“Let people speak, the heavens won’t collapse”
Originally published on Global Voices
A censored poster composed of images taken from “Voices of April”. 404 is error code when content is removed or not accessible. Image via China Digital Times.
A six-minute video on the lockdown in Shanghai titled “Voices of April” went viral and sparked a rare showing of large-scale online protests after the Chinese censor handed down a comprehensive content removal order on April 22, 2022.
The video is a compilation of more than 20 audio clips from press conferences, street committees, truck drivers, quarantine workers, emergency hotline, and Shanghai residents who suffered from food shortages and separations with or loss of family members. The video shows the black-and-white skyline and empty streets of Shanghai since the lockdown began in early April.
Many of the audio clips have been distributed on social media but have vanished or submerged in the timeline. The creator of the video, who uses the username Strawberry Fields Forever, published his work on WeChat on April 22, writing that he wanted to keep the record of these voices in an objective manner.
Here is a version on Youtube with English transcription added by China Digital:
As the video went viral, the Cyberspace Administration stepped in and ordered a comprehensive takedown of the video and its related contents on the same night.
The massive deletion then triggered an explosion of rage followed by a large-scale redistribution of the video. Netizens circumvented censorship by uploading the videos across different platforms, embedding the six minutes in other videos, juxtaposing the audio onto other videos, using QR codes to share video links, and more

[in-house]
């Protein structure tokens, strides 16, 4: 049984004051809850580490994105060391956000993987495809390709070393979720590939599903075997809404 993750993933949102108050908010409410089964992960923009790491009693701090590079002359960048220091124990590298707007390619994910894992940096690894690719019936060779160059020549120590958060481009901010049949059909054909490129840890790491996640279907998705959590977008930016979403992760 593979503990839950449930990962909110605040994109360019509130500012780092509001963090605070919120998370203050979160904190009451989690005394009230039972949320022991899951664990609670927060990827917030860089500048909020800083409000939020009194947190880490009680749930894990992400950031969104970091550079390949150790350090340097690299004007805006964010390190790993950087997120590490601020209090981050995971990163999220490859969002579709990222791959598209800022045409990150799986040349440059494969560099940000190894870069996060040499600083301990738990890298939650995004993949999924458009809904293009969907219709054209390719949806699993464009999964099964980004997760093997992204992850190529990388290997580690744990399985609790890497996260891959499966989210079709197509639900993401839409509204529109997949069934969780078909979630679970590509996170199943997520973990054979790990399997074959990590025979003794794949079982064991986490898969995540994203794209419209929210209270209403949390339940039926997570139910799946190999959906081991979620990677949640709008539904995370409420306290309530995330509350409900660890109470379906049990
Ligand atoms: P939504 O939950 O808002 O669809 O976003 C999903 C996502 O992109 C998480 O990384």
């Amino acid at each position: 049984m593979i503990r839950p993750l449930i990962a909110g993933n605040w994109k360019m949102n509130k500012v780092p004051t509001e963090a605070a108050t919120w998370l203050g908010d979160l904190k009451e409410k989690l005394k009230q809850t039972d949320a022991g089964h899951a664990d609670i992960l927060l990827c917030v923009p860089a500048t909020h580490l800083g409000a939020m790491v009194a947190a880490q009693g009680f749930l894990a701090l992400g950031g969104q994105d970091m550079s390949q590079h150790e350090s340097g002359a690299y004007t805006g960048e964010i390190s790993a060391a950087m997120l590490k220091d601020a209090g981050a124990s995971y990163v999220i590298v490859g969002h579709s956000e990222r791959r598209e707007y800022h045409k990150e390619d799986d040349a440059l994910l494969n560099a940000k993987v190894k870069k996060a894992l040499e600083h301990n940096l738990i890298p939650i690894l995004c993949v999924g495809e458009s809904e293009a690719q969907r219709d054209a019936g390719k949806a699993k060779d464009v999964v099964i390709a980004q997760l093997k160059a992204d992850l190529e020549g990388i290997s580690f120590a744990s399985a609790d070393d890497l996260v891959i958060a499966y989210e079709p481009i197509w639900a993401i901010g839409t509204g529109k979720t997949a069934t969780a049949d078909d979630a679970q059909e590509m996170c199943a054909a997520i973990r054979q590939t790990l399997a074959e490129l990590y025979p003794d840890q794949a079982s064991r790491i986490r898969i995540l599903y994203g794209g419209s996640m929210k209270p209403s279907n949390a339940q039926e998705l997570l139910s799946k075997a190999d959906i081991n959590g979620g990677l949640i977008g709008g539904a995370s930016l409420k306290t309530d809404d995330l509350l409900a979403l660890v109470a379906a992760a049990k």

The audio clips have even been turned into black-and-white drawings (by Yuan Wei via Facebook):
A drawing of “Voices of April” circulated on WeChat. (via Facebook). Used with permission.
Many exclaimed that the scale of circumvention was similar to the distribution relay after the death of medical doctor Li Wenliang during the Wuhan lockdown in 2020.
One widely circulated analysis claimed that the video was viewed over 100 million times by 23:30 pm on April 22, and it has continued spreading via different versions and channels since then. Eventually, even the Chinese word, 四月 (April), was temporarily blocked to curb the distribution.
Under pressure, the creator of the video urged other netizens to stop the distribution, saying: “I don’t wish this video to be distributed in the directions I don’t want. I hope everyone stops sharing, or please ask people you know to stop sharing.”
As the video was replaced by content deletion notifications across various Chinese social media platforms, an outpouring of anger has been directed at the censorship authorities. The public sentiment is best reflected by the following widely shared poem written by Weibo user @MareNubiumyoung:
是蝼蚁 是草芥 是政治符号 唯独不是人
掩埋上的是哭泣 是无奈 是鲜血
— 楊建利 Yang Jianli (@yangjianli001) April 22, 2022
Delete the true voices, but preserve the lying reports
Muffle the mouths that speak, cover the ears that listen
They’re ants, or mustard seeds, or political symbols, but never are they human